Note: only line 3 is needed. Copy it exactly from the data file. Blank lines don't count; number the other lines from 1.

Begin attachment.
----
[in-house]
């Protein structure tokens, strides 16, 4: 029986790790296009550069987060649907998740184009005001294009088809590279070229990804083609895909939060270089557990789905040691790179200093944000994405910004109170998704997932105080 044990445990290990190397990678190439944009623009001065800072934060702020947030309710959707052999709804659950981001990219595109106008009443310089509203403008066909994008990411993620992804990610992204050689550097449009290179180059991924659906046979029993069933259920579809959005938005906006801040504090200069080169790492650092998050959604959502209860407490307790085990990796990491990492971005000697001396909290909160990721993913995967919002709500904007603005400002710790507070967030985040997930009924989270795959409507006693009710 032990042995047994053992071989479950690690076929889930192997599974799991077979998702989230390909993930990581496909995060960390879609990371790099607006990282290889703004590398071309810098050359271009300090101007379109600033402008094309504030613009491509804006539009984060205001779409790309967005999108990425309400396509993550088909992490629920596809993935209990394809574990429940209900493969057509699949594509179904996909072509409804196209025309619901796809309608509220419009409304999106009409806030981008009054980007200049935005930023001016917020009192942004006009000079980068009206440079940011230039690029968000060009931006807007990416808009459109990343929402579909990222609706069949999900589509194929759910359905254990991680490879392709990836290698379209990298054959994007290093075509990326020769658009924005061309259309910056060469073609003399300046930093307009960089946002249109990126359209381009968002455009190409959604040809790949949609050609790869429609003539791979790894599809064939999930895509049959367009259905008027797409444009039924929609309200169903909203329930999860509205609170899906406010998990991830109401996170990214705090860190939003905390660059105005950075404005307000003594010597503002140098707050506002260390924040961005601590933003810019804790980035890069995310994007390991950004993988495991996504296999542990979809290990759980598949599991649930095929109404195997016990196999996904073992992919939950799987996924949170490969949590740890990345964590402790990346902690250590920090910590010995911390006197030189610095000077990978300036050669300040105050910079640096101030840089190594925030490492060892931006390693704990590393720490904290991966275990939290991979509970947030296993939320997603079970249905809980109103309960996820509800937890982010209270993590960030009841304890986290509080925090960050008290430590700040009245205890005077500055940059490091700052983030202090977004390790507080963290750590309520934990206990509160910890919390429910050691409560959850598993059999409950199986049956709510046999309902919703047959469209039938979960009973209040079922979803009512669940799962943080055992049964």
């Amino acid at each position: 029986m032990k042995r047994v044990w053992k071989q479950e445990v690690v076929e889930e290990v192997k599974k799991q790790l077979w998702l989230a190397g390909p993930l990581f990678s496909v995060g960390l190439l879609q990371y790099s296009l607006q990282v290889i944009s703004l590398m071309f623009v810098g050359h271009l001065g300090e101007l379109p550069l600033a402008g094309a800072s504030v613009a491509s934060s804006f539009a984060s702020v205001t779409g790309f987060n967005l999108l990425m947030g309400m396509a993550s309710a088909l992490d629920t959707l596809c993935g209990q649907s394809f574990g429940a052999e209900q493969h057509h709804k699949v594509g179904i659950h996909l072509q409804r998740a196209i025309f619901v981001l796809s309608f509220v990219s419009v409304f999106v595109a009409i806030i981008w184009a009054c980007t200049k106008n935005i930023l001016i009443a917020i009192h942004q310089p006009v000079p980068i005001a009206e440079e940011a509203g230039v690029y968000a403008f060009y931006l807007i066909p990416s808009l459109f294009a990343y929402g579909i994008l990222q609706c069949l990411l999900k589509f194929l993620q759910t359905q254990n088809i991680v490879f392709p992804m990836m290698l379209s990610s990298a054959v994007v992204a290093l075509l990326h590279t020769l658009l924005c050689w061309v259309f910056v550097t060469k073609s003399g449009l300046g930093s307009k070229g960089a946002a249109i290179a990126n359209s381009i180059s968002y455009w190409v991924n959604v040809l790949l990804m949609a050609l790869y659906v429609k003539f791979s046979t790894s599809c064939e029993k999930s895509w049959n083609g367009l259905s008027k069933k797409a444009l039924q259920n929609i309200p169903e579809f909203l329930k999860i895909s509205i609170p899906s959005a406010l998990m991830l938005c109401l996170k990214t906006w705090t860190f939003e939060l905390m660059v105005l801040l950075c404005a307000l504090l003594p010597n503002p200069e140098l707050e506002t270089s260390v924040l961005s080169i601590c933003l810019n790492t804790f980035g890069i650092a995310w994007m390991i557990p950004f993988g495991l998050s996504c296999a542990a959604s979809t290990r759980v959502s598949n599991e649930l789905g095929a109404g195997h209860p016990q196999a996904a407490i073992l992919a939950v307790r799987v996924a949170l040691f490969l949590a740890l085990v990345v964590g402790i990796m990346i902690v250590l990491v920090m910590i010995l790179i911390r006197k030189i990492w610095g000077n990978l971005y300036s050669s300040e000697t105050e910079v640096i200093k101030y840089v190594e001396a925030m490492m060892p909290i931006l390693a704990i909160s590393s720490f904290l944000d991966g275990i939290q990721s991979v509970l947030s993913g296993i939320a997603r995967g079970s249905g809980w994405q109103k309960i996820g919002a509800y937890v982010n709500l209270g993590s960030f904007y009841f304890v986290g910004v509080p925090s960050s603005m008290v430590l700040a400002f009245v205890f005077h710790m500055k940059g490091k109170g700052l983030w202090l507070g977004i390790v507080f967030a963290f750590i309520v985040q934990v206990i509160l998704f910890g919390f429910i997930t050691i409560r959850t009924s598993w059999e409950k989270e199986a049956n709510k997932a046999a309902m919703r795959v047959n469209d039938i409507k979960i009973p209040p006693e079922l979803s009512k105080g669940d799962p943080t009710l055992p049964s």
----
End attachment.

């Amino acid at each position: 029986m032990k042995r047994v044990w053992k071989q479950e445990v690690v076929e889930e290990v192997k599974k799991q790790l077979w998702l989230a190397g390909p993930l990581f990678s496909v995060g960390l190439l879609q990371y790099s296009l607006q990282v290889i944009s703004l590398m071309f623009v810098g050359h271009l001065g300090e101007l379109p550069l600033a402008g094309a800072s504030v613009a491509s934060s804006f539009a984060s702020v205001t779409g790309f987060n967005l999108l990425m947030g309400m396509a993550s309710a088909l992490d629920t959707l596809c993935g209990q649907s394809f574990g429940a052999e209900q493969h057509h709804k699949v594509g179904i659950h996909l072509q409804r998740a196209i025309f619901v981001l796809s309608f509220v990219s419009v409304f999106v595109a009409i806030i981008w184009a009054c980007t200049k106008n935005i930023l001016i009443a917020i009192h942004q310089p006009v000079p980068i005001a009206e440079e940011a509203g230039v690029y968000a403008f060009y931006l807007i066909p990416s808009l459109f294009a990343y929402g579909i994008l990222q609706c069949l990411l999900k589509f194929l993620q759910t359905q254990n088809i991680v490879f392709p992804m990836m290698l379209s990610s990298a054959v994007v992204a290093l075509l990326h590279t020769l658009l924005c050689w061309v259309f910056v550097t060469k073609s003399g449009l300046g930093s307009k070229g960089a946002a249109i290179a990126n359209s381009i180059s968002y455009w190409v991924n959604v040809l790949l990804m949609a050609l790869y659906v429609k003539f791979s046979t790894s599809c064939e029993k999930s895509w049959n083609g367009l259905s008027k069933k797409a444009l039924q259920n929609i309200p169903e579809f909203l329930k999860i895909s509205i609170p899906s959005a406010l998990m991830l938005c109401l996170k990214t906006w705090t860190f939003e939060l905390m660059v105005l801040l950075c404005a307000l504090l003594p010597n503002p200069e140098l707050e506002t270089s260390v924040l961005s080169i601590c933003l810019n790492t804790f980035g890069i650092a995310w994007m390991i557990p950004f993988g495991l998050s996504c296999a542990a959604s979809t290990r759980v959502s598949n599991e649930l789905g095929a109404g195997h209860p016990q196999a996904a407490i073992l992919a939950v307790r799987v996924a949170l040691f490969l949590a740890l085990v990345v964590g402790i990796m990346i902690v250590l990491v920090m910590i010995l790179i911390r006197k030189i990492w610095g000077n990978l971005y300036s050669s300040e000697t105050e910079v640096i200093k101030y840089v190594e001396a925030m490492m060892p909290i931006l390693a704990i909160s590393s720490f904290l944000d991966g275990i939290q990721s991979v509970l947030s993913g296993i939320a997603r995967g079970s249905g809980w994405q109103k309960i996820g919002a509800y937890v982010n709500l209270g993590s960030f904007y009841f304890v986290g910004v509080p925090s960050s603005m008290v430590l700040a400002f009245v205890f005077h710790m500055k940059g490091k109170g700052l983030w202090l507070g977004i390790v507080f967030a963290f750590i309520v985040q934990v206990i509160l998704f910890g919390f429910i997930t050691i409560r959850t009924s598993w059999e409950k989270e199986a049956n709510k997932a046999a309902m919703r795959v047959n469209d039938i409507k979960i009973p209040p006693e079922l979803s009512k105080g669940d799962p943080t009710l055992p049964s």